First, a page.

Fall is now approaching all too fast, which means back to school, back to sweatshirts — but also, back to our beloved fall TV line-up. In addition to a handful of premieres, September promises the much-awaited reboots and reworkings of our favorite shows — including the recent and thumbs-up-inducing announcement that It's Always Sunny in Philadelphia star Kaitlin Olson will have a recurring role on New Girl . According to Entertainment Weekly, Olson will play Ashley, the former high school nemesis of Jess and Cece who is now Jess's father's fiancé. If had to guess, I'd say hijinks will ensue.
More importantly, however, this casting crossover makes one reflect upon the ways in which New Girl is essentially the slightly more twee, traditional sitcom version of the Always Sunny gang's grimy sociopathy. There's the "one girl, three (and sometimes four) guys" dynamic, the bar as a central congregating location, the wacky and insular adventures of a group of 30-somethings' protracted adolescence. In fact, the more I think about it, the more I'm convinced that New Girl is the fully realized "nicer bar" from the "Gang Tries Desperately to Win an Award" episode, or maybe it's an elaborate dream Sweet Dee is having about her glam L.A. life — that is, assuming her whole plan with the show where she plays a butler didn't quite work out.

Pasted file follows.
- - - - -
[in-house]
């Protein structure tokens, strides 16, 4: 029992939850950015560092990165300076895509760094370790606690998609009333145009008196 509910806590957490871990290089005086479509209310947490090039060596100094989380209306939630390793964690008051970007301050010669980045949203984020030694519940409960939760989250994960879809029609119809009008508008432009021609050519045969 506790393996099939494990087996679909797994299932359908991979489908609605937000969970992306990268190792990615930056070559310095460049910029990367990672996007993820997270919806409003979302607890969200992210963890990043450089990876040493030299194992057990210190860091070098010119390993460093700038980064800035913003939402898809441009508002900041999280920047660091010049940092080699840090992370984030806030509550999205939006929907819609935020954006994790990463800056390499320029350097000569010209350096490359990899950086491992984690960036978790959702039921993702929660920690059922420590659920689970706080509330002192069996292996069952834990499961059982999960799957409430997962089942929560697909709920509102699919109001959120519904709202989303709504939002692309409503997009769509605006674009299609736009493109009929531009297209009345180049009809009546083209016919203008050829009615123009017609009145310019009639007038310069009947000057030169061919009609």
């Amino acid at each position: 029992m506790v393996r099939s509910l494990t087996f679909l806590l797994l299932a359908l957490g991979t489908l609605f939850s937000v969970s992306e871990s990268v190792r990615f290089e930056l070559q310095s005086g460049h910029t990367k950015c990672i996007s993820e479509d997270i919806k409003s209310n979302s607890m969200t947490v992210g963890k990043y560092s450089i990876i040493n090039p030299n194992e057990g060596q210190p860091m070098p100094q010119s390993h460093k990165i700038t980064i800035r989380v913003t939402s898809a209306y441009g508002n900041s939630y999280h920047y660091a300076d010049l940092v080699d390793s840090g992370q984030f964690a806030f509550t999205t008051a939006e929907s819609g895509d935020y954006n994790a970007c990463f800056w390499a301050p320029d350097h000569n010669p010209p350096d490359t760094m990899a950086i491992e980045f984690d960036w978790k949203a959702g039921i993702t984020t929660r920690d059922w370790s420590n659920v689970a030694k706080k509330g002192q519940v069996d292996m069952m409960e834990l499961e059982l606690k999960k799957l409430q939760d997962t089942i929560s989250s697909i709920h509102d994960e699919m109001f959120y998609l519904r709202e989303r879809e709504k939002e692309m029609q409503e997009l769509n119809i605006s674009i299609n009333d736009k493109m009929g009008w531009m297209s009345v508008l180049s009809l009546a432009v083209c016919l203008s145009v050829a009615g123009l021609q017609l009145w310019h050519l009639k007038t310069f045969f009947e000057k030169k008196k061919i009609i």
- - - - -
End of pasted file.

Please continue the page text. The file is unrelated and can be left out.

Really, I'm now sincerely hoping, to the point of drafting a petition, that Olson's arc on New Girl is somehow explicitly linked to her character on It's Always Sunny. Maybe she could scrap this whole "Ashley" thing and just straight-up play Dee Reynolds, finally making a go of it in Hollywood while dating Jess's dad? It would be like how Buffy characters hopped over to Angel from time to time, or Richard Belzer's Detective Munch smoothly transitioned from Homicide: Life on the Streets to Law & Order: SVU, thus setting up a series of crossover appearances to come (and possibly proving that half of all TV shows take place inside a snowglobe — see: The Tommy Westphall Multiverse hypothesis, then let your reality gently melt into a puddle of confused tears).